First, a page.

Opinion: Why Kyle Busch Is Getting A Raw Deal From M&M's

Kyle Busch didn't rape or murder anyone. Nor did he molest children or rob someone at gunpoint. He didn't fail a drug test or get caught drunk driving.

But based on the reaction to his intentional crash of Ron Hornaday Jr. at Texas, you would have thought Busch was right up there with Jerry Sandusky.

Grab your torches and pitchforks! Burn him at the stake!

Now, even Busch's sponsor M&M's has joined in adding to the hysterics. Mars, which owns M&M's, pulled its sponsorship of Busch for the final two races of the season while at the same time saying it would return as his sponsor next year.


I could understand Mars cutting ties with Busch for the rest of the year if the company wanted to end its relationship with the driver permanently. But trying to send a message to Busch, who already paid for his lapse in judgment by getting parked at Texas, amounts to public humiliation.

What Busch did was bad, no doubt. Not this bad, though.

This can be a difficult thing to say, but I feel sorry for Busch. Mars is clearly not a good fit for his hard-edged personality, yet he's stuck trying to sell candy to kids and families while he should be sponsored by a company that embraces everything about the driver – warts and all.

When Tony Stewart drove for The Home Depot, it often seemed he had the company's unwavering support. And Kevin Harvick seems like he can do no wrong in Budweiser's eyes.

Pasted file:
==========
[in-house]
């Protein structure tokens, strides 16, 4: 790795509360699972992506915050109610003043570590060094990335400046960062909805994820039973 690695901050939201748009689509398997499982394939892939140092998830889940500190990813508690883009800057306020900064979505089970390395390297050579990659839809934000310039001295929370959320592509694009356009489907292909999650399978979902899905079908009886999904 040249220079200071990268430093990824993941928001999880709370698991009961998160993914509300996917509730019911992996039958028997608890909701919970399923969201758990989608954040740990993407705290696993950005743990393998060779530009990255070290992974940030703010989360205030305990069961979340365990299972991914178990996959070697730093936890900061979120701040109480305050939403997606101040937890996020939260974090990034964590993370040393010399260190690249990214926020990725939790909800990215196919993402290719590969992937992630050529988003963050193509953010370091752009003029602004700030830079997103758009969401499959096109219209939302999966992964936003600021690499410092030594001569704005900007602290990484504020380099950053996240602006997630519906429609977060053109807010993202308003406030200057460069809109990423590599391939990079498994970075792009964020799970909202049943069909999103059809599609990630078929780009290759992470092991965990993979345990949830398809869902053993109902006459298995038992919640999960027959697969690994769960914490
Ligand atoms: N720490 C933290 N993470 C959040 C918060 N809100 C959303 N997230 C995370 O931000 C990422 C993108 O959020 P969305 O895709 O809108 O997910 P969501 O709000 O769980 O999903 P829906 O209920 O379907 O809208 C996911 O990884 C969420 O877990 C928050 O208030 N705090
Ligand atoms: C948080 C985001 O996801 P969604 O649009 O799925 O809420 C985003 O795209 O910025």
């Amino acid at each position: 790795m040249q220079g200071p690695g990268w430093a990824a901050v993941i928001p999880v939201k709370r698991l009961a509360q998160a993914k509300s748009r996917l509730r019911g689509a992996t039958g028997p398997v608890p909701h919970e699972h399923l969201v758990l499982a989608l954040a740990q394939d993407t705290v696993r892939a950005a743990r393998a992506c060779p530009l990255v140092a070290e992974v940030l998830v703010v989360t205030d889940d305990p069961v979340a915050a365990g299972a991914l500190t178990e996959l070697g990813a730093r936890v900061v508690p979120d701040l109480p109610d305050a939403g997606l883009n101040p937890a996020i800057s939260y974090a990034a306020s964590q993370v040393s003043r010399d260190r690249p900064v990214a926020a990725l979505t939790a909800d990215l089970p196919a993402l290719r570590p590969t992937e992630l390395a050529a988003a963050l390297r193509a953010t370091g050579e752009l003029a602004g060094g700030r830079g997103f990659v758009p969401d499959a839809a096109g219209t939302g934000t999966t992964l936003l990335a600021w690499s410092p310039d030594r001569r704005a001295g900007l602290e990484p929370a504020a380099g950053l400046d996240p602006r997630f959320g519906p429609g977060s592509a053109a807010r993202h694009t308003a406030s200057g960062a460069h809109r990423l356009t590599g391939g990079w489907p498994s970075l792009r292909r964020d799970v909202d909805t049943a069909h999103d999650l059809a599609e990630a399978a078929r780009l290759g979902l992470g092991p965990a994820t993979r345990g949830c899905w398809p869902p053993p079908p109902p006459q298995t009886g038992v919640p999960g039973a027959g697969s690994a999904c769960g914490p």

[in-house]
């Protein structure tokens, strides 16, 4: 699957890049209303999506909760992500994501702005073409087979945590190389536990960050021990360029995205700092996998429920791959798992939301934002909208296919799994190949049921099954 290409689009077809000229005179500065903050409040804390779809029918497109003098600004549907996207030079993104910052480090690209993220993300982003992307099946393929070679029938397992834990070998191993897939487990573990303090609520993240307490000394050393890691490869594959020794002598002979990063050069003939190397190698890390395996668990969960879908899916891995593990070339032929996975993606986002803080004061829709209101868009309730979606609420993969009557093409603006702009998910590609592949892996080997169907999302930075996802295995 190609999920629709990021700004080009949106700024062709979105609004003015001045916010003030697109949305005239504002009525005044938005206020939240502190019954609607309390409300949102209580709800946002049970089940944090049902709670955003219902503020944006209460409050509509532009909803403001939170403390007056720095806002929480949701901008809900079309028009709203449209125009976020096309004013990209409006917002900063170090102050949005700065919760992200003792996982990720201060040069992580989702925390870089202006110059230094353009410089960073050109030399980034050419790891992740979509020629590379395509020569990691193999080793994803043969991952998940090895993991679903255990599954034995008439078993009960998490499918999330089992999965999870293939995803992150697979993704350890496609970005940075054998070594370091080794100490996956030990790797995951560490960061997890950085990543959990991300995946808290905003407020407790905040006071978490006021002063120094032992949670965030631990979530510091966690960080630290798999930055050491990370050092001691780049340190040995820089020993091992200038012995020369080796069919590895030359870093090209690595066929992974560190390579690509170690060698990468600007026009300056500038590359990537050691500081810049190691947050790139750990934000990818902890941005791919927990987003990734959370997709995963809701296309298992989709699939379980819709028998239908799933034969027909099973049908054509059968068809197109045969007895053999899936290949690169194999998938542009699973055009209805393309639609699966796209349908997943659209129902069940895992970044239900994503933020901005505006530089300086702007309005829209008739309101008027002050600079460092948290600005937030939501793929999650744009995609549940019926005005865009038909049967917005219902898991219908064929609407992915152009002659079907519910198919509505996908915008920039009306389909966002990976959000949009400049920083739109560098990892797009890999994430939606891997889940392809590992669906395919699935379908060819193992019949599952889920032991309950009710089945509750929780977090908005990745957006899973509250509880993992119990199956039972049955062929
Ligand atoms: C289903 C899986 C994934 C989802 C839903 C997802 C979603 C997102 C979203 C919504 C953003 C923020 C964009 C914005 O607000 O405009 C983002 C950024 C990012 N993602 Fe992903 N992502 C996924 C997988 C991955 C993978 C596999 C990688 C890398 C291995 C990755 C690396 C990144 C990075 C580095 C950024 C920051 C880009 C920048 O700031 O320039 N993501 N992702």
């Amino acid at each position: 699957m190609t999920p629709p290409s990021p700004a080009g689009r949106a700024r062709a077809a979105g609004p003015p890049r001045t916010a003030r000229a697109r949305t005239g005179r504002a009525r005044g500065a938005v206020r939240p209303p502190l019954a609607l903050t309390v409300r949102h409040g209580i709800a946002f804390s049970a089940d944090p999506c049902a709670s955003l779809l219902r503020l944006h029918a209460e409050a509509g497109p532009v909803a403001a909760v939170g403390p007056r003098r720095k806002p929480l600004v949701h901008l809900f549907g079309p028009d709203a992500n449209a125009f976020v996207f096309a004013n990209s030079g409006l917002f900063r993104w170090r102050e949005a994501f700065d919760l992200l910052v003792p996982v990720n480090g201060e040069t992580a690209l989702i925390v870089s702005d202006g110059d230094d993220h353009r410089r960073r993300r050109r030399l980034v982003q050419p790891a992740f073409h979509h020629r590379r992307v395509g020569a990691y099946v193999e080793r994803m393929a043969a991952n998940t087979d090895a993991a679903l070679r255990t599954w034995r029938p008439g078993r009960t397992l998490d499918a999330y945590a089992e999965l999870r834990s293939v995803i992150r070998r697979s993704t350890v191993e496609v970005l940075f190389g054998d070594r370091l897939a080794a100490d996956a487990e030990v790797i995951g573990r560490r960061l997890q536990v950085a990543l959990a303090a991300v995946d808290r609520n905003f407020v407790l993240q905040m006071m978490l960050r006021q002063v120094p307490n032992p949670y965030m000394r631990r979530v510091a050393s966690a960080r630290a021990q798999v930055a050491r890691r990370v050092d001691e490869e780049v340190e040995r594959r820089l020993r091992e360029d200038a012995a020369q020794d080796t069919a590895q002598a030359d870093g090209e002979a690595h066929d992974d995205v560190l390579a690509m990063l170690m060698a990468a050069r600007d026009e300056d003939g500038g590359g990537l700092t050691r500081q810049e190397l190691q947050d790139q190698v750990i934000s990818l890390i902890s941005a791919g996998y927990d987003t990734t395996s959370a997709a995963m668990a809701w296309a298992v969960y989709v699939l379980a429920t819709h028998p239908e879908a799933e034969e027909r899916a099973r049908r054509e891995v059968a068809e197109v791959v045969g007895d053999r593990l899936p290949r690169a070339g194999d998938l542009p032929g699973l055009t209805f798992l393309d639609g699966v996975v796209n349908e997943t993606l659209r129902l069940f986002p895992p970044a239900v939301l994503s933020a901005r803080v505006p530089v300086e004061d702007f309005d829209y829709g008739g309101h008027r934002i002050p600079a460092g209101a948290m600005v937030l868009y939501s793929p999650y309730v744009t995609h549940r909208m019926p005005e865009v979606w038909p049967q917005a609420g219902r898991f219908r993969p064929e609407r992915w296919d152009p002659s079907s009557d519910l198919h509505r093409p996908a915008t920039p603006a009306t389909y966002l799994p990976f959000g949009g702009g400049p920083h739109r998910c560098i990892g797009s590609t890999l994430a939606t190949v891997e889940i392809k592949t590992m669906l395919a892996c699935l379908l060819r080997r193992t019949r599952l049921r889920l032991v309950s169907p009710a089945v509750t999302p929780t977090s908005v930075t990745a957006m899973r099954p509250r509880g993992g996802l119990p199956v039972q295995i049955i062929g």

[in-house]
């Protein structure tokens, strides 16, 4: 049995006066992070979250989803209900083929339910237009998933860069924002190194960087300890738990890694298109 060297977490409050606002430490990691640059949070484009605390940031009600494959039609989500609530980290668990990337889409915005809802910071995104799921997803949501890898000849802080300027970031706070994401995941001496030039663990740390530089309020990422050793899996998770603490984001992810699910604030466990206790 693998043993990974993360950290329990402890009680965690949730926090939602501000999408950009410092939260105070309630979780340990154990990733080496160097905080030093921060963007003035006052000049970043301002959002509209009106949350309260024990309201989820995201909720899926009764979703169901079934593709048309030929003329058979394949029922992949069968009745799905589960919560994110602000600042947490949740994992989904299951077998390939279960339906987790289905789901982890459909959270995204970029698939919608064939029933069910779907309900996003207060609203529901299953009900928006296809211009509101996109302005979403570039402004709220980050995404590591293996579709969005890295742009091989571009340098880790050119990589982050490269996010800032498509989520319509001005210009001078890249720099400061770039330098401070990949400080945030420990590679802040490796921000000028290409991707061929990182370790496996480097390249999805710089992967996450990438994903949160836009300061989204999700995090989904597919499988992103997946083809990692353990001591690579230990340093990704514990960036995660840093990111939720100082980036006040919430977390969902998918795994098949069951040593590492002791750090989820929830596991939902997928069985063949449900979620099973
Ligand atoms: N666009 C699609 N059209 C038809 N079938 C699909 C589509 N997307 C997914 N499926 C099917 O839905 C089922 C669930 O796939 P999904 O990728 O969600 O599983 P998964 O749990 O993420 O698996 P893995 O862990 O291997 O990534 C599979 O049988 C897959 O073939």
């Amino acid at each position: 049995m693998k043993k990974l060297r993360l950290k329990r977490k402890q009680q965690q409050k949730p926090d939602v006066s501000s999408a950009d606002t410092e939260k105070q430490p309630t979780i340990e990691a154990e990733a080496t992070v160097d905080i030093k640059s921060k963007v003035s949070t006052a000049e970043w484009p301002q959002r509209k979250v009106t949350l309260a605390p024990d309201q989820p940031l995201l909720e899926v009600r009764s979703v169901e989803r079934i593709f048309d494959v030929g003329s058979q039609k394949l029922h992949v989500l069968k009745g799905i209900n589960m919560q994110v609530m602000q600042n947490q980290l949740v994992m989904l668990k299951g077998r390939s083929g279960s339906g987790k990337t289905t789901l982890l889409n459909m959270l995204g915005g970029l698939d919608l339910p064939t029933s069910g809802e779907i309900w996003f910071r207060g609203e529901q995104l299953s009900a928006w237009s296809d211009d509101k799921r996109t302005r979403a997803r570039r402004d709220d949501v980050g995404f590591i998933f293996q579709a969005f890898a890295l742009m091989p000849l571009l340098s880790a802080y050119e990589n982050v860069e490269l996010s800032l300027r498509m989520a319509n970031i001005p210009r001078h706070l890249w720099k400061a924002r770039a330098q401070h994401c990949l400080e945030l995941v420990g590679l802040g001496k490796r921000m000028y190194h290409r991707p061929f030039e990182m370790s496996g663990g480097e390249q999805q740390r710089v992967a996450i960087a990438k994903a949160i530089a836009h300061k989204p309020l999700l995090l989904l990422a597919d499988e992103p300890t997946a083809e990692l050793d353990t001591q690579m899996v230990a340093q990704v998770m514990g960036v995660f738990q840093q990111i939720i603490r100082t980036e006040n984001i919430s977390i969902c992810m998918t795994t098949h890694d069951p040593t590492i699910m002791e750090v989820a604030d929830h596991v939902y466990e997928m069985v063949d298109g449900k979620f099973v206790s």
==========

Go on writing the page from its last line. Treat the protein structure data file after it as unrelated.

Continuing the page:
Busch and Mars, though, is like trying to fit a square peg in an M&M's-shaped hole.

I don't agree whatsoever with what Busch did to Hornaday at Texas. But at the same time, what did he do that was so much more outrageous than other drivers' retaliatory actions over the last two seasons?

Even Brad Keselowski said there was no difference between Busch intentionally crashing Hornaday and Carl Edwards flipping Keselowski at Atlanta.

Being the lightning rod he is, Busch was penalized in part for his past history. NASCAR felt Busch's actions were particularly blatant, and so officials issued a weekend suspension.

That's fine. I have no problem with that.

But the NASCAR punishment should have been enough and sent the message to Busch that further actions were unacceptable.

Instead, it seems everyone – including Busch's sponsors – just keep piling on.

And of course, Busch has no choice but to listen. He has to make it work at Joe Gibbs Racing because he's already burned nearly every other bridge to a competitive team.

Hendrick Motorsports? Been there, done that.

Roush Fenway Racing? No way Jack Roush would hire a Busch brother.

Richard Childress Racing? That team's owner has already tried to kick Busch's ass.

Penske Racing? One Busch brother is probably enough.

So aside from perhaps second-tier teams like Earnhardt-Ganassi Racing and Michael Waltrip Racing, where could Busch go? Stewart-Haas? Start his own Cup team?

Busch will come into the media center today and apologize and say all the right things and pledge to change. He has to. There are no other options, because that's what M&M's wants.

The chocolate company, it seems, wants to Busch to introduce its newest flavor: Vanilla.

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